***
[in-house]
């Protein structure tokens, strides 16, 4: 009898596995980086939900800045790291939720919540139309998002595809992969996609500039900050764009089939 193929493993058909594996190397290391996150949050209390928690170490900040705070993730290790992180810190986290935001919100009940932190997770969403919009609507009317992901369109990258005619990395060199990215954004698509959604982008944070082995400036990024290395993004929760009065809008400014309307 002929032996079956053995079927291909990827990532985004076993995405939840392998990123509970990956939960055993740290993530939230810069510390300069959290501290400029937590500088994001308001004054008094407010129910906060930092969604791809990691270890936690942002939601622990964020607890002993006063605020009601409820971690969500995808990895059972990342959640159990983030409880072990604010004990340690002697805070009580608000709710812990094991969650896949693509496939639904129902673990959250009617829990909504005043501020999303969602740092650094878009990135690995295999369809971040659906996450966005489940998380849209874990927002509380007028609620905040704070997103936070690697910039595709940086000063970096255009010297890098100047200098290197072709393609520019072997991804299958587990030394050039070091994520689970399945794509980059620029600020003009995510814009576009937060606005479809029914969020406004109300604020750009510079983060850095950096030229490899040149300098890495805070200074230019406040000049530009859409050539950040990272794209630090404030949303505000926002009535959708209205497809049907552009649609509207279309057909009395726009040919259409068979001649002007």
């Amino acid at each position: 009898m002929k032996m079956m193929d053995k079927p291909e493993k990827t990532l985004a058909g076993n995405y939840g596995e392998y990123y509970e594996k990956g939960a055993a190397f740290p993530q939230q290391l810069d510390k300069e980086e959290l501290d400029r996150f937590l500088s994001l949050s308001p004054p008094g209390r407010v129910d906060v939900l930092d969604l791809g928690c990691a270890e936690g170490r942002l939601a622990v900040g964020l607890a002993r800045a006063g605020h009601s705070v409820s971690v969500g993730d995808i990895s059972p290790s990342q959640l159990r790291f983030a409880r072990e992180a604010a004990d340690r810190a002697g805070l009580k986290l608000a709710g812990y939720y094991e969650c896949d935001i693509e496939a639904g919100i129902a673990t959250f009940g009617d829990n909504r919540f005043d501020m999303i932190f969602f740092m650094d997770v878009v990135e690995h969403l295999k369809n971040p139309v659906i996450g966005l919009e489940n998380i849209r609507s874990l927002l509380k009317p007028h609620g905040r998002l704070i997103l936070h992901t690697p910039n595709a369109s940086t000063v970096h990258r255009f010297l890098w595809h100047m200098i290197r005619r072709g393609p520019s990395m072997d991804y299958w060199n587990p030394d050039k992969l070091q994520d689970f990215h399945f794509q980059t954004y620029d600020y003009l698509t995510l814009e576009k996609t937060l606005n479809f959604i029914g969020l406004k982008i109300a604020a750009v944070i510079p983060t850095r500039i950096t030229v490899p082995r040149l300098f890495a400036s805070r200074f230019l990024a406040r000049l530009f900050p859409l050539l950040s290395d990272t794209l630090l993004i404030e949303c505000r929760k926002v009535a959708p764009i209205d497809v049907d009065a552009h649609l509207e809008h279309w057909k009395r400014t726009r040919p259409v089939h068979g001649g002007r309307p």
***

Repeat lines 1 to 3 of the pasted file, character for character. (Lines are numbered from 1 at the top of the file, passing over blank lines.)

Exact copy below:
[in-house]
């Protein structure tokens, strides 16, 4: 009898596995980086939900800045790291939720919540139309998002595809992969996609500039900050764009089939 193929493993058909594996190397290391996150949050209390928690170490900040705070993730290790992180810190986290935001919100009940932190997770969403919009609507009317992901369109990258005619990395060199990215954004698509959604982008944070082995400036990024290395993004929760009065809008400014309307 002929032996079956053995079927291909990827990532985004076993995405939840392998990123509970990956939960055993740290993530939230810069510390300069959290501290400029937590500088994001308001004054008094407010129910906060930092969604791809990691270890936690942002939601622990964020607890002993006063605020009601409820971690969500995808990895059972990342959640159990983030409880072990604010004990340690002697805070009580608000709710812990094991969650896949693509496939639904129902673990959250009617829990909504005043501020999303969602740092650094878009990135690995295999369809971040659906996450966005489940998380849209874990927002509380007028609620905040704070997103936070690697910039595709940086000063970096255009010297890098100047200098290197072709393609520019072997991804299958587990030394050039070091994520689970399945794509980059620029600020003009995510814009576009937060606005479809029914969020406004109300604020750009510079983060850095950096030229490899040149300098890495805070200074230019406040000049530009859409050539950040990272794209630090404030949303505000926002009535959708209205497809049907552009649609509207279309057909009395726009040919259409068979001649002007």
């Amino acid at each position: 009898m002929k032996m079956m193929d053995k079927p291909e493993k990827t990532l985004a058909g076993n995405y939840g596995e392998y990123y509970e594996k990956g939960a055993a190397f740290p993530q939230q290391l810069d510390k300069e980086e959290l501290d400029r996150f937590l500088s994001l949050s308001p004054p008094g209390r407010v129910d906060v939900l930092d969604l791809g928690c990691a270890e936690g170490r942002l939601a622990v900040g964020l607890a002993r800045a006063g605020h009601s705070v409820s971690v969500g993730d995808i990895s059972p290790s990342q959640l159990r790291f983030a409880r072990e992180a604010a004990d340690r810190a002697g805070l009580k986290l608000a709710g812990y939720y094991e969650c896949d935001i693509e496939a639904g919100i129902a673990t959250f009940g009617d829990n909504r919540f005043d501020m999303i932190f969602f740092m650094d997770v878009v990135e690995h969403l295999k369809n971040p139309v659906i996450g966005l919009e489940n998380i849209r609507s874990l927002l509380k009317p007028h609620g905040r998002l704070i997103l936070h992901t690697p910039n595709a369109s940086t000063v970096h990258r255009f010297l890098w595809h100047m200098i290197r005619r072709g393609p520019s990395m072997d991804y299958w060199n587990p030394d050039k992969l070091q994520d689970f990215h399945f794509q980059t954004y620029d600020y003009l698509t995510l814009e576009k996609t937060l606005n479809f959604i029914g969020l406004k982008i109300a604020a750009v944070i510079p983060t850095r500039i950096t030229v490899p082995r040149l300098f890495a400036s805070r200074f230019l990024a406040r000049l530009f900050p859409l050539l950040s290395d990272t794209l630090l993004i404030e949303c505000r929760k926002v009535a959708p764009i209205d497809v049907d009065a552009h649609l509207e809008h279309w057909k009395r400014t726009r040919p259409v089939h068979g001649g002007r309307p």